Midstream

Shell foresees an LNG supply gap by mid-decade

Shell

Shell, the European oil major, released this Monday its latest LNG annual Outlook. The outlook estimates that the liquified natural gas (LNG) market around the globe will remain tight during 2022 and beyond.

Firstly, as we reported previously, 221 was a crucial year for LNG. The increasing demand in Europe, and especially in Asia, combined with the market constraints associated with the pandemic, created a supply constraint, leading to a severe crisis by mid-year. Prices became volatile and reached record levels in October.

Moreover, Europe facing low storage levels, struggled to secure LNG cargoes to meet expected winter gas demand. At the same time, geopolitical tensions rose when Germany greenlighted the Russian Nord Stream 2 project.

Consequently, all the volatility, according to Shell, emphasized the need for a more strategic approach to secure LNG around the world. Especially at a time when energy transition around the world is much needed.

Furthermore, Shell’s outlook says that a supply-demand gap would emerge by mid-decade. To avoid such a gap, the company underlines that more investment is needed to increase supply and meet rising LNG demand, especially in Asia.

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Shell says more investment in LNG is needed

Wael Sawan, Integrated Gas, Renewables and Energy Solutions Director at Shell, said about the matter. “Last year showed just how crucial gas and LNG are in providing communities around the world with the energy they need as they strived to get back on track following the difficulties caused by the COVID-19 pandemic.”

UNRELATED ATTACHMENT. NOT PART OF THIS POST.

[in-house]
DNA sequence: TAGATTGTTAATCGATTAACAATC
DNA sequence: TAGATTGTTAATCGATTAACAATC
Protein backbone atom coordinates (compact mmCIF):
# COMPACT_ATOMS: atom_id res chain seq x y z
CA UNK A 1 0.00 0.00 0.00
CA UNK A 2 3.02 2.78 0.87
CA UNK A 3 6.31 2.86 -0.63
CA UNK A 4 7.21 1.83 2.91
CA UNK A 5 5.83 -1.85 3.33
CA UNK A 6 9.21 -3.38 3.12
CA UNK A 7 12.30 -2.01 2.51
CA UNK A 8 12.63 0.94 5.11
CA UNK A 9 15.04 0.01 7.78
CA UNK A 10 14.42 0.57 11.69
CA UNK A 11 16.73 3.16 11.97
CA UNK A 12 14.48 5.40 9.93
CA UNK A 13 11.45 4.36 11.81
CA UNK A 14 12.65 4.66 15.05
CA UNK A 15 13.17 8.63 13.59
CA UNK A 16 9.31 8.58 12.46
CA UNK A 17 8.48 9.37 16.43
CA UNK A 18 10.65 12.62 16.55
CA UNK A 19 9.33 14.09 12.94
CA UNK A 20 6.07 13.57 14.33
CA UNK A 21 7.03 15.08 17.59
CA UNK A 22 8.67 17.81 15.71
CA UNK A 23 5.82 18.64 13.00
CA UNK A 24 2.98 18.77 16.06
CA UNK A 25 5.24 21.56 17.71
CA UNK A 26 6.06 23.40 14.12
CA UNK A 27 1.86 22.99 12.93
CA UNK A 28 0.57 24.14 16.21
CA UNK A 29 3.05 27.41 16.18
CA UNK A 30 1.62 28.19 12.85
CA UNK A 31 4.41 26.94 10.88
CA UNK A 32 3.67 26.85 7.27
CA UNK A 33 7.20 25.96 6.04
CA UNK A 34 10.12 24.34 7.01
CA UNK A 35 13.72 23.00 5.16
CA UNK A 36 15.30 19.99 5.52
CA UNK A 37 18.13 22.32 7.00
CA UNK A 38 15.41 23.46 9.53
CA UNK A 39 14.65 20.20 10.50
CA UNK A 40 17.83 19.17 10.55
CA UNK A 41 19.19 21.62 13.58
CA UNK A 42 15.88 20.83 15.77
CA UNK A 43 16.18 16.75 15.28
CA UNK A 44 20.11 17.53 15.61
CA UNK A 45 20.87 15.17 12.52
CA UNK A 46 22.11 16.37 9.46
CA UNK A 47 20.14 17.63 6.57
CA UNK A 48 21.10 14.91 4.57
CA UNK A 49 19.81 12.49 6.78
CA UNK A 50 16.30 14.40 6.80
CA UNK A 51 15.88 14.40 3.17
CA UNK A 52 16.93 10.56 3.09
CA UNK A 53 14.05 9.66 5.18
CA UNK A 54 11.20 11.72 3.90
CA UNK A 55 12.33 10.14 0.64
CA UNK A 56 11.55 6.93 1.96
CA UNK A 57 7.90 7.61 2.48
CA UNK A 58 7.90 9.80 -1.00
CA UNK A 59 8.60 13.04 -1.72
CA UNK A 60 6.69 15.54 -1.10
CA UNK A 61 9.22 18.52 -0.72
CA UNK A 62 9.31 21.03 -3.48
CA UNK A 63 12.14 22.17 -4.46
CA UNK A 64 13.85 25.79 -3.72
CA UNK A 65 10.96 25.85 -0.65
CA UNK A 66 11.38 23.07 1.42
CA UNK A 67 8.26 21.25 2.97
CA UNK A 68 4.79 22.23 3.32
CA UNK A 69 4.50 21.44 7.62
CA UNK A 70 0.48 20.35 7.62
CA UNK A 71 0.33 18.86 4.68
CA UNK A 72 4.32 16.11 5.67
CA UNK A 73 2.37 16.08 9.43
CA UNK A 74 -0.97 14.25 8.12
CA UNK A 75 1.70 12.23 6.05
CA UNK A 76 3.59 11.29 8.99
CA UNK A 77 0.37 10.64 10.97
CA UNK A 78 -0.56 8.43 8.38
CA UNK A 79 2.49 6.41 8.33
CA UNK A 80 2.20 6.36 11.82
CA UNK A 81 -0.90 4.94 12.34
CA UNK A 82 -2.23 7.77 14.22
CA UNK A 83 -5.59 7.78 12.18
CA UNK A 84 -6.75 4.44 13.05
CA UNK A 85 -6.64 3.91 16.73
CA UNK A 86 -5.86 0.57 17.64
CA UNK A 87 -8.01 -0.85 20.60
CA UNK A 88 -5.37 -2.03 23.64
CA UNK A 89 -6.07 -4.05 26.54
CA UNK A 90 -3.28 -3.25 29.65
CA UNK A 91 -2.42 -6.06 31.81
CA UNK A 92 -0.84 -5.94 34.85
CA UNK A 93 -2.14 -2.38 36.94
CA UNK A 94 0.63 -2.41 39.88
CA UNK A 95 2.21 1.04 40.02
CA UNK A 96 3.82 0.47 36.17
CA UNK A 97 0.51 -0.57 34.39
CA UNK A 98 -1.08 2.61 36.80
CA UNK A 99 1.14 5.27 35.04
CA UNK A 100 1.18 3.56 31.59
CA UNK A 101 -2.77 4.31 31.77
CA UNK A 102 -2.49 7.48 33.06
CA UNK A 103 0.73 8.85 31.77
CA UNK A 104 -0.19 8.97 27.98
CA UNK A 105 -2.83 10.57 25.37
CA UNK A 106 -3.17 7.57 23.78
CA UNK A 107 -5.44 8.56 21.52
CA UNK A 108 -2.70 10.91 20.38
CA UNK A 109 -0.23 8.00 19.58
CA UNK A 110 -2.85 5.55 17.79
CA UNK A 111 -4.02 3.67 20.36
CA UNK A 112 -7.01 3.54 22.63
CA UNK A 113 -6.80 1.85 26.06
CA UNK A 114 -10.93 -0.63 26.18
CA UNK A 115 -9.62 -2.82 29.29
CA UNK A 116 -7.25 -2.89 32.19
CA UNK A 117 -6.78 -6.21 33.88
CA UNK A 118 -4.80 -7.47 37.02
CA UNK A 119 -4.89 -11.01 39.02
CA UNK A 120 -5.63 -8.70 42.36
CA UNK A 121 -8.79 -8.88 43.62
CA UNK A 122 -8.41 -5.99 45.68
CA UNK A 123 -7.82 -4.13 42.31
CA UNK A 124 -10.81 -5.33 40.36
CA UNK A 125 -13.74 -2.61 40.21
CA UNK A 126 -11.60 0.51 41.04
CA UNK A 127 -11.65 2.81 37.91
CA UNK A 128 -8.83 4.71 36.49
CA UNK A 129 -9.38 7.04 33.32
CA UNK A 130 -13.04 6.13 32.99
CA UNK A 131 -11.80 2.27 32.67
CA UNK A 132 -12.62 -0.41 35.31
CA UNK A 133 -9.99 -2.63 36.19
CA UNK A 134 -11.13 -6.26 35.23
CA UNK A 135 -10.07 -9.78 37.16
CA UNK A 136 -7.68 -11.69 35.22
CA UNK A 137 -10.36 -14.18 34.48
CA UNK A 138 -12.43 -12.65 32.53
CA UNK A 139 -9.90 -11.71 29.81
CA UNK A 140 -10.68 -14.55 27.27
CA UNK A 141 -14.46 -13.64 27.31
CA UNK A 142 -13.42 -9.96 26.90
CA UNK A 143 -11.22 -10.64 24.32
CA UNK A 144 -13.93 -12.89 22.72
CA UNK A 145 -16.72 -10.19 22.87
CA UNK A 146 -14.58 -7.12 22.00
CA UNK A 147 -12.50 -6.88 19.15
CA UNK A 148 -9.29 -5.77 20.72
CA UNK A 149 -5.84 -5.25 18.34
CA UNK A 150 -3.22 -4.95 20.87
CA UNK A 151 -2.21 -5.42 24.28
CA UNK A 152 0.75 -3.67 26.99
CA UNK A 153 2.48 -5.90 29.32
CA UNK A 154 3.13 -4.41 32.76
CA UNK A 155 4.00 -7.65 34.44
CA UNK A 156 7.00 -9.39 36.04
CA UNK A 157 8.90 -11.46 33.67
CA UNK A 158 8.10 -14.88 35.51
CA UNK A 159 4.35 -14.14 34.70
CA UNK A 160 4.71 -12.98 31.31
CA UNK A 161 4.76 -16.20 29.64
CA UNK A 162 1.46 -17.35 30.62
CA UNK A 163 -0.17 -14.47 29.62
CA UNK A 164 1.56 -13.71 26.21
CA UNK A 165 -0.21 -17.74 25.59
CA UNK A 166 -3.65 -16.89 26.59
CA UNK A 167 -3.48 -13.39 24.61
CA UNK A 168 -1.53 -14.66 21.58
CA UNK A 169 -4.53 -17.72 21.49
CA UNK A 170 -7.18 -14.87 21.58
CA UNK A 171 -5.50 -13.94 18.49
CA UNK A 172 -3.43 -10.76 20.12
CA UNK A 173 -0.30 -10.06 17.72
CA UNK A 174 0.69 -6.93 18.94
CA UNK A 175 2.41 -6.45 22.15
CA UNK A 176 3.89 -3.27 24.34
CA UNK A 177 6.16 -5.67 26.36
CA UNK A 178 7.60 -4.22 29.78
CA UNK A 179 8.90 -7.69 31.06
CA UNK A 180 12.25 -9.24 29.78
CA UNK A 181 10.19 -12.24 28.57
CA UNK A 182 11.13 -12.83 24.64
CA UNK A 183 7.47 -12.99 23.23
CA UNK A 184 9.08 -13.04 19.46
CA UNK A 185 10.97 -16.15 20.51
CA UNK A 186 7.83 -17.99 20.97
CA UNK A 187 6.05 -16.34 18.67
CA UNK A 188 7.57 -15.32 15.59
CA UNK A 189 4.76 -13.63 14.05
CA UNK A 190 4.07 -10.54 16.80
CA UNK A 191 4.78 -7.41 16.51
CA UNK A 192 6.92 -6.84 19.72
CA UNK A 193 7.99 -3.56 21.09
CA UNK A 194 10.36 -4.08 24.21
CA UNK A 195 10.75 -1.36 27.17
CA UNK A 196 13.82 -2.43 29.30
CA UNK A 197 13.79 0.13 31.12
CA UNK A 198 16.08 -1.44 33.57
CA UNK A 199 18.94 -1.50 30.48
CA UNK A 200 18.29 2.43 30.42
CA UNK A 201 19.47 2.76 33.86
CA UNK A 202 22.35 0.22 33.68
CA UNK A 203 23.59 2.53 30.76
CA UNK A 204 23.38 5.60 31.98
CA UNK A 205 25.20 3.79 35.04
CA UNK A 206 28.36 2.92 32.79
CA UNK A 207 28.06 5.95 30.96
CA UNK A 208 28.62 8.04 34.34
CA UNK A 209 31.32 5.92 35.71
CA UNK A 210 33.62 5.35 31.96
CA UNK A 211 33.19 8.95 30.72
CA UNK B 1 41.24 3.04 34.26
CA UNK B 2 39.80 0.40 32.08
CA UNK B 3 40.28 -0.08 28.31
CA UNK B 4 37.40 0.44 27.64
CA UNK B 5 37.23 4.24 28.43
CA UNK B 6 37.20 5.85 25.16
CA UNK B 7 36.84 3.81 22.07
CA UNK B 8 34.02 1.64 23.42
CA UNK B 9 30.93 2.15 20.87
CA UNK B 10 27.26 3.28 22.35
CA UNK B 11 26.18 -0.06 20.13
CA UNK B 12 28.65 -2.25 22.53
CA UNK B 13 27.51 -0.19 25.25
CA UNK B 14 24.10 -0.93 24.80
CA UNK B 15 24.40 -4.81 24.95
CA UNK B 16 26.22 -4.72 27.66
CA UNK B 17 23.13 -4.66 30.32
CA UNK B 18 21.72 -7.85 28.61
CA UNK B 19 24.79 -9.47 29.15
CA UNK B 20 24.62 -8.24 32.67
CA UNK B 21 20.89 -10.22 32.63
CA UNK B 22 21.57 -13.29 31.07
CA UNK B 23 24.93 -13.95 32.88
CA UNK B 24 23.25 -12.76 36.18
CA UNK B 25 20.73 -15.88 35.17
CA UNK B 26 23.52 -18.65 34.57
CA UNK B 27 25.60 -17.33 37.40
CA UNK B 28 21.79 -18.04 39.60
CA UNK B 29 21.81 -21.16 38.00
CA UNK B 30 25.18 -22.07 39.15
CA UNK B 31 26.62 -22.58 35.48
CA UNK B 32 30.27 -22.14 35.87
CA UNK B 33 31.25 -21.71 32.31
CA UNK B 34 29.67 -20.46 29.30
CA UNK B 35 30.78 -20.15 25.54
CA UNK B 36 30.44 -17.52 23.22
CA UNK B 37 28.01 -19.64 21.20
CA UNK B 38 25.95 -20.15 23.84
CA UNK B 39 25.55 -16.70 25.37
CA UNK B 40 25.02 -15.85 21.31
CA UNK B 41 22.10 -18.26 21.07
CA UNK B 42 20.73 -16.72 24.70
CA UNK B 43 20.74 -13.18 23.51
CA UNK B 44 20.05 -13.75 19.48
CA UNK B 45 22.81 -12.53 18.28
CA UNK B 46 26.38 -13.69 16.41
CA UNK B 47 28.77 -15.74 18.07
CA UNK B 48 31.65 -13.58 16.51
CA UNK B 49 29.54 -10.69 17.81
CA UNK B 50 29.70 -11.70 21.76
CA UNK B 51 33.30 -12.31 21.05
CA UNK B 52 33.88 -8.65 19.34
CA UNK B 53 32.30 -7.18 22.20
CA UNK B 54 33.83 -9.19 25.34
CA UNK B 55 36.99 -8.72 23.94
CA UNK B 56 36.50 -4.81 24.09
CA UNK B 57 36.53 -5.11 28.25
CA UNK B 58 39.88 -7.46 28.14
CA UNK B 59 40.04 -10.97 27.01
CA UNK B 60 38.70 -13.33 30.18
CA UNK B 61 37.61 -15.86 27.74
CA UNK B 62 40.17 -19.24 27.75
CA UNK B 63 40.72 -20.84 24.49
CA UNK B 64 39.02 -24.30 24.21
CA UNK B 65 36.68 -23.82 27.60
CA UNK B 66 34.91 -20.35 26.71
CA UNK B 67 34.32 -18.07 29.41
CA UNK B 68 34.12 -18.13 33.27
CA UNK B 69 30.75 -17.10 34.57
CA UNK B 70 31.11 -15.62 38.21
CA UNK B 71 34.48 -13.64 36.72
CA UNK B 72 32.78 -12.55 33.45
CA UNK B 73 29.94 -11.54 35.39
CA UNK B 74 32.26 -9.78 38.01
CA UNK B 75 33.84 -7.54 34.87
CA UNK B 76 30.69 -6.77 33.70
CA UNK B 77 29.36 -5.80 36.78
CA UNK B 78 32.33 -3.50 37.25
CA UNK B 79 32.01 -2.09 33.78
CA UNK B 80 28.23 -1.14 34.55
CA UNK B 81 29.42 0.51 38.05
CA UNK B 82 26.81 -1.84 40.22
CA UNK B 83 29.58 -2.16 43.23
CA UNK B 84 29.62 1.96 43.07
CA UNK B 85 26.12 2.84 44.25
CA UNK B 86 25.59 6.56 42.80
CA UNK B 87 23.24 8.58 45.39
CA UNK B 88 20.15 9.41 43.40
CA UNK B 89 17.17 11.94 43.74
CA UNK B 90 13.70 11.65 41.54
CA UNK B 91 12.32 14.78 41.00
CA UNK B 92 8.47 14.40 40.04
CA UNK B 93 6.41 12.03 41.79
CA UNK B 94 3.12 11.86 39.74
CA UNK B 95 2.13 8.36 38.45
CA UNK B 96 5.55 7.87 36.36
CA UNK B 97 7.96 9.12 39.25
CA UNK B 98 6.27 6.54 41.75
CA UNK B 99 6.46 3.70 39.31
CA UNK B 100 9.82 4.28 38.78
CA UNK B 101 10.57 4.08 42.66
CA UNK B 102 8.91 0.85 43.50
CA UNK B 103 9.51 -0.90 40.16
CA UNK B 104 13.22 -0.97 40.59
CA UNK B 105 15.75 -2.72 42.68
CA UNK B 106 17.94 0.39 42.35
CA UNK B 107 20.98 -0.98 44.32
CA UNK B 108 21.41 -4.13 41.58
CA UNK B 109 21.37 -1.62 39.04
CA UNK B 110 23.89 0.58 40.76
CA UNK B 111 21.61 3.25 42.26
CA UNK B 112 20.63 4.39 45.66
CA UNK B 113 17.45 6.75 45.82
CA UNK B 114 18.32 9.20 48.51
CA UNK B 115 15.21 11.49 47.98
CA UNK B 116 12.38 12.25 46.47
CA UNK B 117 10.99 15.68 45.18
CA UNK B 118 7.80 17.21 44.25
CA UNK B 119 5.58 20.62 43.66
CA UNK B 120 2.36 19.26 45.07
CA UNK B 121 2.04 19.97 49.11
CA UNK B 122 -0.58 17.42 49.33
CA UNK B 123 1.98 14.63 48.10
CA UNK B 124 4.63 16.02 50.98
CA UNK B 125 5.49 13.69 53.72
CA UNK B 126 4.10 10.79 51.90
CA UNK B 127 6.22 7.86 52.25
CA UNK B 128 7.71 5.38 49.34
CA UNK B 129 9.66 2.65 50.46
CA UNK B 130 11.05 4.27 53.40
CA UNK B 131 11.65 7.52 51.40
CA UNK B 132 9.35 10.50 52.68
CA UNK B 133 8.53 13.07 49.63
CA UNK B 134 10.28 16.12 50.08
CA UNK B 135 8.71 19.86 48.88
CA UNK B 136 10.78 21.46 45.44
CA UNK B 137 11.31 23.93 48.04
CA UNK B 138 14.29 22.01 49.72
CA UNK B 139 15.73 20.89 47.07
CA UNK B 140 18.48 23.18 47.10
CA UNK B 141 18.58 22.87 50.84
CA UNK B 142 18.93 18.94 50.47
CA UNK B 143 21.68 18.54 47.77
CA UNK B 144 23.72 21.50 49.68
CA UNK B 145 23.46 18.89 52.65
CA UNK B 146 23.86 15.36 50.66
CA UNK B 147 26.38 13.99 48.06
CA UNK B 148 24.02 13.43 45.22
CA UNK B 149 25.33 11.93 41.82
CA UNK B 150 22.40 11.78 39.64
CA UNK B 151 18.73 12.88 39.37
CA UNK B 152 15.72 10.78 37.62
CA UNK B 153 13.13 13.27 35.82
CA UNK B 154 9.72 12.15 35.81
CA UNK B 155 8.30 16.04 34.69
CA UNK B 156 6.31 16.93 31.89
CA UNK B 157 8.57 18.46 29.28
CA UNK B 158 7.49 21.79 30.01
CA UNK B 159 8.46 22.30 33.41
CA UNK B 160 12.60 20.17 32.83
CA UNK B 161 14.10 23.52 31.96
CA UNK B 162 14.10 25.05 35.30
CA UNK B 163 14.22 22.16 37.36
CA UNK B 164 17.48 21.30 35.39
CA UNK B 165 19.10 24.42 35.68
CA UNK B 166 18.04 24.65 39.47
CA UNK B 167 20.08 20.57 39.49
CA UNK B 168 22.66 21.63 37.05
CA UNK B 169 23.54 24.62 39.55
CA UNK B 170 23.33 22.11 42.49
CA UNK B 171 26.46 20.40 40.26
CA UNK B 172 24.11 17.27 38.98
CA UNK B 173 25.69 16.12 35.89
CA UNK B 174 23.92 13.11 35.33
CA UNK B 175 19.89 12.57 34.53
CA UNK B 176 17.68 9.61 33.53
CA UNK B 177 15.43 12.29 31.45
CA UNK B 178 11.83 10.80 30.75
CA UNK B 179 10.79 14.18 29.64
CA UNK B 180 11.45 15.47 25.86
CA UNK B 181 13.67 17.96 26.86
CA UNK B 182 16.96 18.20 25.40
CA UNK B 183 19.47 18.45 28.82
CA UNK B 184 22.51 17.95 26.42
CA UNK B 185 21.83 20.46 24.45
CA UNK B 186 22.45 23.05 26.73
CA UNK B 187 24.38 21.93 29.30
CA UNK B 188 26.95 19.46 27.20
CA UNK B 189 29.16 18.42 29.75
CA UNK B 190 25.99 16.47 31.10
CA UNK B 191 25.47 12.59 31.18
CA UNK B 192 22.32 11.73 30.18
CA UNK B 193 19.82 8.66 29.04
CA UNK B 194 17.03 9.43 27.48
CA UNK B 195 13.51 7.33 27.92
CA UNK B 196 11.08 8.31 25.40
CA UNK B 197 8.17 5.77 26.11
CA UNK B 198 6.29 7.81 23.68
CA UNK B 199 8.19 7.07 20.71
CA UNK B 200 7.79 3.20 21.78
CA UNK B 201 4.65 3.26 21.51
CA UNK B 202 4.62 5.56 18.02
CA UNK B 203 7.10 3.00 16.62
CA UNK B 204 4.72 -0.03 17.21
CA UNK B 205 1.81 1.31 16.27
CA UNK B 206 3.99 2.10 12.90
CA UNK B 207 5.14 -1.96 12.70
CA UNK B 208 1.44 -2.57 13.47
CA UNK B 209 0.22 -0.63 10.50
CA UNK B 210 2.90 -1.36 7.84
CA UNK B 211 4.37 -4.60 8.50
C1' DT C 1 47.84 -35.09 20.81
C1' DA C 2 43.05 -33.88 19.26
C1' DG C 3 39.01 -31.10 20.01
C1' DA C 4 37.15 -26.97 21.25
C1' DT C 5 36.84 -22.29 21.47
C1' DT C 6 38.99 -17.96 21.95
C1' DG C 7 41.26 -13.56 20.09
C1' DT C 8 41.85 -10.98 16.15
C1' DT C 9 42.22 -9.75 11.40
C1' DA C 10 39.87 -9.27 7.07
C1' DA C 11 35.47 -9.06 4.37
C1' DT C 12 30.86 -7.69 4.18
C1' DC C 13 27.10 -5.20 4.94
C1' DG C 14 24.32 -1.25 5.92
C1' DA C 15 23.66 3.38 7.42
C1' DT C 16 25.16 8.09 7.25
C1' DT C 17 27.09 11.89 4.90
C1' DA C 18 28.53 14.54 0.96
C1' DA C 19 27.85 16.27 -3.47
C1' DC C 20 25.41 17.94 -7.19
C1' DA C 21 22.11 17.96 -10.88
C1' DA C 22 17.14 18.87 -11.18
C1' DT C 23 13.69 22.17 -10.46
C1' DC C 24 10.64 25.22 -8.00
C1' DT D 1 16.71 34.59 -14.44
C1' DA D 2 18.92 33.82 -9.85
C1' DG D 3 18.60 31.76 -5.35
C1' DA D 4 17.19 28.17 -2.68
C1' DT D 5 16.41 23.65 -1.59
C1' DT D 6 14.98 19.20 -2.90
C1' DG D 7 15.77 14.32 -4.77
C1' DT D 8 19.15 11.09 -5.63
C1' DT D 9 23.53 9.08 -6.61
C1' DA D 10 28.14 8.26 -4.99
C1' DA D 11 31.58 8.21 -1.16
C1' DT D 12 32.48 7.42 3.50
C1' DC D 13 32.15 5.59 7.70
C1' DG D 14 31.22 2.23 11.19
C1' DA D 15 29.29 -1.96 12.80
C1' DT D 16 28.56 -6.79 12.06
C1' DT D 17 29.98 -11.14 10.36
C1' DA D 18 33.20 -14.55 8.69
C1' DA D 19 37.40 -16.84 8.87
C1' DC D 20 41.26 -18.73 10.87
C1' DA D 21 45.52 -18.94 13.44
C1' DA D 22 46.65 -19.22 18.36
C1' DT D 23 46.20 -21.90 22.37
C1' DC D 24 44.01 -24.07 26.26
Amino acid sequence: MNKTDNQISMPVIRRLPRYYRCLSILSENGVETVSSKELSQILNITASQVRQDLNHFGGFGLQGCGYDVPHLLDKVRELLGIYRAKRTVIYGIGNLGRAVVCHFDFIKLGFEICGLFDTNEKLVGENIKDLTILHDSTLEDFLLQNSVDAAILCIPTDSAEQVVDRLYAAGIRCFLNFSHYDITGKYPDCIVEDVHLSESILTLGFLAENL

He also remarked. “As countries develop lower-carbon energy systems and pursue net-zero emissions goals, focusing on cleaner forms of gas and decarbonization measures will help LNG to remain a reliable and flexible energy source for decades to come.”

Despite the crisis, and numerous disruptions, including extreme weather events, LNG exports grew in 2021 substantially. According to Shell, global LNG trade increased 6% to 380 million tons in 2021. As we reported back then, the US led export growth with a year-on-year increase of 24 million tons. In fact, the US is set to become the world’s largest exporter of LNG in 2022.

On the other hand, China and South Korea led the growth in LNG demand in 2021. China increased its LNG imports by 12 million tons to 79 million tons, surpassing Japan to become the world’s largest LNG importer.

Finally, Shell foresees that global LNG demand will cross 700 million tons a year by 2040. This would represent a 90% increase compared with the 2021 demand. Asia would consume the majority of this growth as domestic gas production declines; and LNG replaces higher-emissions energy sources.

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